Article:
07 Feb 2018 | 12.09 pm
Vodafone Shows Off The 5G Future
Promise of 14GB mobile internet
07 Feb 2018 | 12.09 pm
Vodafone Ireland and Ericsson have conducted the first public demonstration of 5G mobile technology at an event in Trinity College Dublin.
The companies took over the Douglas Hyde art gallery and installed 5G base stations to demonstrate the power of 5G, which holds out the promise of mobile internet speeds of up to 14 gigabytes per second.
Madalina Suceveanu (pictured), Vodafone Ireland’s chief technology officer, said: “As our network evolves towards 5G it will become even faster and more resilient, will have significantly lower latency and will allow a huge number of devise to connect simultaneously.”
5G availability for business and consumer users over a national network is not expected to commence until at least 2021
Despite high growth in both mobile subscriptions and mobile data traffic, overall mobile service revenue growth has flattened out, according to Ericsson, compared to the 10 to 15 percent annual growth a decade ago. Operators like Vodafone are hoping that 5G-enabled industry digitalization market opportunities will boost revenues in the 2020s.
The view from Ericsson is that as the world becomes ever more digitally and globally connected, industries are experiencing an ICT-driven transformation. At the Trinity demonstration, the focus was on industrial applications.
Industry digitalization spans autonomous driving, remote robotic surgery and augmented reality support for field maintenance and repair. Ericsson believes the largest opportunity will be seen in the energy and utilities industry, closely followed by the manufacturing and public safety sectors.
Manufacturing is one industry identified by Ericsson as having strong market potential for ICT players when addressing 5G industry digitalization. For instance, connected cameras and sensing devices can enable staff to control and steer manufacturing remotely.
The launch event showcased what customers and businesses can expect from 5G through an immersive demonstration of future technology. In healthcare, 5G could enable doctors to operate in a VR environment using a haptic glove, while students join the class through VR glasses to experience the operation.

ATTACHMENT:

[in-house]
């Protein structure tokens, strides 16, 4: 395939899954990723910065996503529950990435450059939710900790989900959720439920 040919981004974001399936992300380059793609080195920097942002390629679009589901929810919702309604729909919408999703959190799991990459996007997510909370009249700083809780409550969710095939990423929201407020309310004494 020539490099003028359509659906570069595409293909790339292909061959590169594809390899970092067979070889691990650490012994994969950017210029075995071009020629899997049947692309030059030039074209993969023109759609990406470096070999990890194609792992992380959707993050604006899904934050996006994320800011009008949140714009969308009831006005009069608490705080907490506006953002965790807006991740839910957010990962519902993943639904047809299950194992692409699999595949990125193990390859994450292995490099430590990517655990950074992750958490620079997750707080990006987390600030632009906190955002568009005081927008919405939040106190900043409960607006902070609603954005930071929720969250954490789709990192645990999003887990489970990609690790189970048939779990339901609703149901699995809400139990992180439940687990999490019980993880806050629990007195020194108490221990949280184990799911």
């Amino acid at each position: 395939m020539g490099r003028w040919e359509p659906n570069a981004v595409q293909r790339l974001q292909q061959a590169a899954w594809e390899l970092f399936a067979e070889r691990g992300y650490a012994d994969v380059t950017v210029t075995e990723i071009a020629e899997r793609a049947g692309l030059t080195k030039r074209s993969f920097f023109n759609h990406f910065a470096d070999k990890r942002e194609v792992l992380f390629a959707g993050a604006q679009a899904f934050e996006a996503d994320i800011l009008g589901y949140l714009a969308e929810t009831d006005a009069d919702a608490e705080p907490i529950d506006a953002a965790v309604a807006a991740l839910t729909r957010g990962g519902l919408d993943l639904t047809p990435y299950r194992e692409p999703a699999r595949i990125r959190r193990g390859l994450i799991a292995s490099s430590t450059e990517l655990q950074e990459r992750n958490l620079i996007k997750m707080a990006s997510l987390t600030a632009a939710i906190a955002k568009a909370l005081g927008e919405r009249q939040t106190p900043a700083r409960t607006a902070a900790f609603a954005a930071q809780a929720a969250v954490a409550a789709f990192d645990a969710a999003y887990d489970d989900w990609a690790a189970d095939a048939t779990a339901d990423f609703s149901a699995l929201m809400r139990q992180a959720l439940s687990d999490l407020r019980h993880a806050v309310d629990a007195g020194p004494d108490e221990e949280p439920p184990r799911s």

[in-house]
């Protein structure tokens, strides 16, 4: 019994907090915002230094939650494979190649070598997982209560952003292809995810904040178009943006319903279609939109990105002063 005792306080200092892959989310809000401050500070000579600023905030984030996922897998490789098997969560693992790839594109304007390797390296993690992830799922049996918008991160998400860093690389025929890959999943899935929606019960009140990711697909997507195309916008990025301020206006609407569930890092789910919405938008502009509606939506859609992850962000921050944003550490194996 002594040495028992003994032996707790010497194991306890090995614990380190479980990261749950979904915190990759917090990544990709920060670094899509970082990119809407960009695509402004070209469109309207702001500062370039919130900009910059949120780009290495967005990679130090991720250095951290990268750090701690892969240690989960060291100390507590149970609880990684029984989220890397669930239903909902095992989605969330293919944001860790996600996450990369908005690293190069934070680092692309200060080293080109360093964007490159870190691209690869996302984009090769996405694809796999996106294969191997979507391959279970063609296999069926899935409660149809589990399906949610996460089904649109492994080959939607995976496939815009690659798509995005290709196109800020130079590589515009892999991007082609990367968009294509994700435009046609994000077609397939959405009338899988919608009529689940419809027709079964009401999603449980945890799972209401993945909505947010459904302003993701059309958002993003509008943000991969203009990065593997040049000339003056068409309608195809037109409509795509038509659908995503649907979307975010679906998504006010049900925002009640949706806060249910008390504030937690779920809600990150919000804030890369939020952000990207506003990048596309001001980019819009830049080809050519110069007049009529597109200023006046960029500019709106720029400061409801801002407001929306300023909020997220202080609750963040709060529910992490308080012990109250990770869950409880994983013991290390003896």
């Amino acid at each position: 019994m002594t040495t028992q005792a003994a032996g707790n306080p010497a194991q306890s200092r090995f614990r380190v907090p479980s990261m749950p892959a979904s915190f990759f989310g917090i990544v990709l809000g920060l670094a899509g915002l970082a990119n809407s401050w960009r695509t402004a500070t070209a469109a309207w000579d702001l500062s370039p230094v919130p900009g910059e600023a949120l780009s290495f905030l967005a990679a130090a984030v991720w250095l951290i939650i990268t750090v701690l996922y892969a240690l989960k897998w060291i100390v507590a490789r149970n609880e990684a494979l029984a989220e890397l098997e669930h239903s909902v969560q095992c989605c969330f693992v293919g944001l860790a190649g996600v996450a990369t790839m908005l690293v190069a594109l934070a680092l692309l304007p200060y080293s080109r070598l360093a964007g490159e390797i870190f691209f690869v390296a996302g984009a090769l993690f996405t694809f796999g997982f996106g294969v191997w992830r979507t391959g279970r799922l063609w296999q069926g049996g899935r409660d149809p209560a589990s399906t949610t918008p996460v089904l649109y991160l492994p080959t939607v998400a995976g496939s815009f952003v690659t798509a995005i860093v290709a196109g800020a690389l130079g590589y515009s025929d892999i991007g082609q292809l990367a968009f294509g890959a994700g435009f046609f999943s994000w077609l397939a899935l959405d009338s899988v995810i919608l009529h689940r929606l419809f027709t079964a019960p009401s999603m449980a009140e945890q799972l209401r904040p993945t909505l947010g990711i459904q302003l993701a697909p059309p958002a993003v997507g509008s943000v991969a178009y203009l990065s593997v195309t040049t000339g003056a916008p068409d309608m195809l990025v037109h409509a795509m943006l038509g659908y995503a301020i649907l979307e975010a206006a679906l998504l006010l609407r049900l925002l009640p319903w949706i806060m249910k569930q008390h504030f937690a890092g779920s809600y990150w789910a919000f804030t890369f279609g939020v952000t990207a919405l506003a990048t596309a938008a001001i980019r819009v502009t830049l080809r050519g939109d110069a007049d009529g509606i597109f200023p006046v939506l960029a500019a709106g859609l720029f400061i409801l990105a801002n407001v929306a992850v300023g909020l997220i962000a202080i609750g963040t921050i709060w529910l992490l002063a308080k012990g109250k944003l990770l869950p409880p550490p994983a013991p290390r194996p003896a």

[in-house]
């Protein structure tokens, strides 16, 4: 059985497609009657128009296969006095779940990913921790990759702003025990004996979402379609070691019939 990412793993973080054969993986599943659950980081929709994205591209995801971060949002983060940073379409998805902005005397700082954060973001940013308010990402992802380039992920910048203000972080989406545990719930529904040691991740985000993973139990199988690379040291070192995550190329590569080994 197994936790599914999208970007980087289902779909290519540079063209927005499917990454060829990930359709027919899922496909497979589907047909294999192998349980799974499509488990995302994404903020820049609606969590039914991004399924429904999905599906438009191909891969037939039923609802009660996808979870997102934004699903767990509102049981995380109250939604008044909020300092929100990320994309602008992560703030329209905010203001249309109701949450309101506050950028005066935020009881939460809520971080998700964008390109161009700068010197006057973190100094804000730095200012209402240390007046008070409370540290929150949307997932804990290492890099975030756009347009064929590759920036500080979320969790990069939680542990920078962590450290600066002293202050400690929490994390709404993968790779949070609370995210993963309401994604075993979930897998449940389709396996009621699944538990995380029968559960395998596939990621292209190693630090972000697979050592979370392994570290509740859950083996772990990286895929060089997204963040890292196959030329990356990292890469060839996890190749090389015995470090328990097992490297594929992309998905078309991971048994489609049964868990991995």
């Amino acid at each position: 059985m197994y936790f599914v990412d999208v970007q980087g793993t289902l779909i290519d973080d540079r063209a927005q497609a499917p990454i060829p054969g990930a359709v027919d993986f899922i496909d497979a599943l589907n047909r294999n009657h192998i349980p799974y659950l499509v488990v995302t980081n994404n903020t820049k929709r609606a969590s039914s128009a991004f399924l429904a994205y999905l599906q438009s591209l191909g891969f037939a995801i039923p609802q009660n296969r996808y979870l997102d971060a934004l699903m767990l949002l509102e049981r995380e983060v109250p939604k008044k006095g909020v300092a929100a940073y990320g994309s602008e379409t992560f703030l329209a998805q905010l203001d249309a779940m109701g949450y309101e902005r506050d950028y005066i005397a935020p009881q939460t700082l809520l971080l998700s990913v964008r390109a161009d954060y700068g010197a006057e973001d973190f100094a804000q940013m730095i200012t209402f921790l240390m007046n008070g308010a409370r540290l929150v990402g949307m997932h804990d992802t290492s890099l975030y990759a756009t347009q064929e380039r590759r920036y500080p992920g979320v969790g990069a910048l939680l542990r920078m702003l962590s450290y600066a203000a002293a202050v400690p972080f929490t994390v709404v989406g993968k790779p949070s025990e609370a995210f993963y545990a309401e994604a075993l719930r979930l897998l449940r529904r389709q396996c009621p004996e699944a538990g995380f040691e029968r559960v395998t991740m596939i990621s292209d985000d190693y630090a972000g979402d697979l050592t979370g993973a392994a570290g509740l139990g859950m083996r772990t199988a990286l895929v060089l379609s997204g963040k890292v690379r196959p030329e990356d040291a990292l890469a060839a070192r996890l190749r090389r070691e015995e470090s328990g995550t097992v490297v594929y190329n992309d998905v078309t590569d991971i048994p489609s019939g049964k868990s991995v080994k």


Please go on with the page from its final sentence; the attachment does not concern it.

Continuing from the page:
Remote technical experts will make it possible for technicians to avoid hazardous situations by using augmented reality to provide on-site assistance, while intelligent infrastructure has the potential to revolutionise the transport industry.
Ericsson predicts that retail is another industry that will be transformed by 5G. Consumers’ shopping experiences could be enhanced by way of AR/VR, which allows them to test products in a virtual world, access product information and visualize products in their homes.
5G will require massive new capital investment by Vodafone and other mobile networks in Ireland and around the world. The TCD demo, where there were as many Ericsson engineers as media, is part of the Ericsson sales pitch that the 5G investment will pay dividends for telcos.
John Griffin, Managing Director of Ericsson Ireland, commented: “5G will offer a raft of benefits both for consumers and businesses. Through these trials, Vodafone can evaluate 5G technology and its opportunities to provide better services to consumers and businesses prior to the commercial deployment of 5G. In addition, these trials will provide us with insights about what use cases will benefit from 5G in the future.”